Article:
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Shallow, pale green-blue, circular glass dish

 

Height: 3.500 cm
Diameter: 20.000 cm

Excavated by a British Museum expedition to Middle Egypt

EA 69789

Ancient Egypt and Sudan

    Shallow, pale green-blue, circular glass dish

    From al-Ashmunayn, Egypt
    Coptic period, 7th century AD

    A blown glass dish

    Although glass and glazed stone beads appeared sporadically in Egypt from the earliest times, glass did not become popular until the New Kingdom (1550-1070 BC). It was used to make multicoloured vessels, items of jewellery, amulets and inlays. For reasons that remain unclear, glass was not produced in Egypt for over 700 years between the end of the New Kingdom and the beginning of the Ptolemaic period (332-330 BC).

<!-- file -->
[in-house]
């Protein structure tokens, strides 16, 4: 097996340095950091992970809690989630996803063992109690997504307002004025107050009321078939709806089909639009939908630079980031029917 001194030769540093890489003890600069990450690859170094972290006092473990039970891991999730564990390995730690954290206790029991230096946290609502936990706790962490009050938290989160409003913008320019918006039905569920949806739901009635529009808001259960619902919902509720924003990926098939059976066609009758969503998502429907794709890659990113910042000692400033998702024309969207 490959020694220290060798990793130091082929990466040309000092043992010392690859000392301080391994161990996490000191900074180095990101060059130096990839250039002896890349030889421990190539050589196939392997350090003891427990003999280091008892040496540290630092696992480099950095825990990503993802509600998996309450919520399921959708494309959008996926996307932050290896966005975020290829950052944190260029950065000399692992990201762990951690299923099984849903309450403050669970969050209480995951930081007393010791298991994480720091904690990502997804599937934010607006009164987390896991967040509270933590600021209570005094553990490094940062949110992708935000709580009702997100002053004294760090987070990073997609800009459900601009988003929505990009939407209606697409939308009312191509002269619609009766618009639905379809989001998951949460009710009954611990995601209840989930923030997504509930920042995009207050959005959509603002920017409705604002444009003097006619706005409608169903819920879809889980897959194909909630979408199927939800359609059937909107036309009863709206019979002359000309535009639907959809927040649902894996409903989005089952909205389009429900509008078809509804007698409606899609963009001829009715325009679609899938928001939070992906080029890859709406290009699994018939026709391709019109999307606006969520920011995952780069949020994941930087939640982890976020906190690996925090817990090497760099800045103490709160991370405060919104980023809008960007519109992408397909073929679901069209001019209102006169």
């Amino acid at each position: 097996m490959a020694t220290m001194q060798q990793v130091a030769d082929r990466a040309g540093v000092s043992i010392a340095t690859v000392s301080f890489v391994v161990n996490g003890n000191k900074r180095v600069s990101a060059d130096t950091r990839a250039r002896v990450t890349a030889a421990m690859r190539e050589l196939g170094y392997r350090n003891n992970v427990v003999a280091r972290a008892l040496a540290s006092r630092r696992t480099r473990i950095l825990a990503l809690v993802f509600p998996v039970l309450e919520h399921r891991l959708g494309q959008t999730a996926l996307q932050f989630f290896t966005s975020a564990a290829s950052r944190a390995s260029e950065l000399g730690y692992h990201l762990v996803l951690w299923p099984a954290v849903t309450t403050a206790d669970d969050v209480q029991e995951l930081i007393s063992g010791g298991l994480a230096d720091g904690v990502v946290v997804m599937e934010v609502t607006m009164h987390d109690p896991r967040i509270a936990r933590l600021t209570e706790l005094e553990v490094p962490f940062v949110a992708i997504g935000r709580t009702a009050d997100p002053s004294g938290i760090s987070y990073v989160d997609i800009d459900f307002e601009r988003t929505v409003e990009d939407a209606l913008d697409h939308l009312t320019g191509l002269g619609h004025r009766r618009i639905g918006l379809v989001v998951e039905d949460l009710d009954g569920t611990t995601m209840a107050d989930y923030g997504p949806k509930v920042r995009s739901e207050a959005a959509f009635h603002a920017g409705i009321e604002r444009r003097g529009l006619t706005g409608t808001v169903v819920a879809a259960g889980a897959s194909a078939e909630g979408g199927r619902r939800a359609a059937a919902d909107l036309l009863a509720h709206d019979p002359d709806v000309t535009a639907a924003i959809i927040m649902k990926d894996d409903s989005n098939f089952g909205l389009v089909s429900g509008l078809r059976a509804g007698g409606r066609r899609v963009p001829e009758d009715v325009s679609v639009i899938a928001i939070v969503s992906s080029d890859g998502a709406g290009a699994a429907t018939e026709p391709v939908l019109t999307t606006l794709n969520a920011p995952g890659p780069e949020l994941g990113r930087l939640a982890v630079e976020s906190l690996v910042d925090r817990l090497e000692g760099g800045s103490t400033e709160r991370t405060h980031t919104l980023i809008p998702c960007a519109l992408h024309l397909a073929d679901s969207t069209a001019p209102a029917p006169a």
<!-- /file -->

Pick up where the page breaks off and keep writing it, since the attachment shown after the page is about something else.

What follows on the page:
The technique of blowing glass, used to produce this dish, was introduced towards the end of the Ptolemaic period, and used throughout the Roman (30 BC-around AD 384) and Coptic periods. Using this method it was possible to produce vessels with very thin walls. Unlike the glass of the New Kingdom, blown glass was often clear. The opalescent appearance of this vessel is due to the glass deteriorating over time. The glass has become flaky, causing it to refract light like a prism.

    Egypt was one of the main production centres for glass in the Roman Period. The vast quantities of glass found on town and monastic sites of the Roman and Coptic periods, like al-Ashmunayn in Middle Egypt where this dish was found, indicates that it was very popular for toilet equipment and table ware.

    P.T. Nicholson and I. Shaw (eds.), Ancient Egyptian materials and (Cambridge University Press, 2000)

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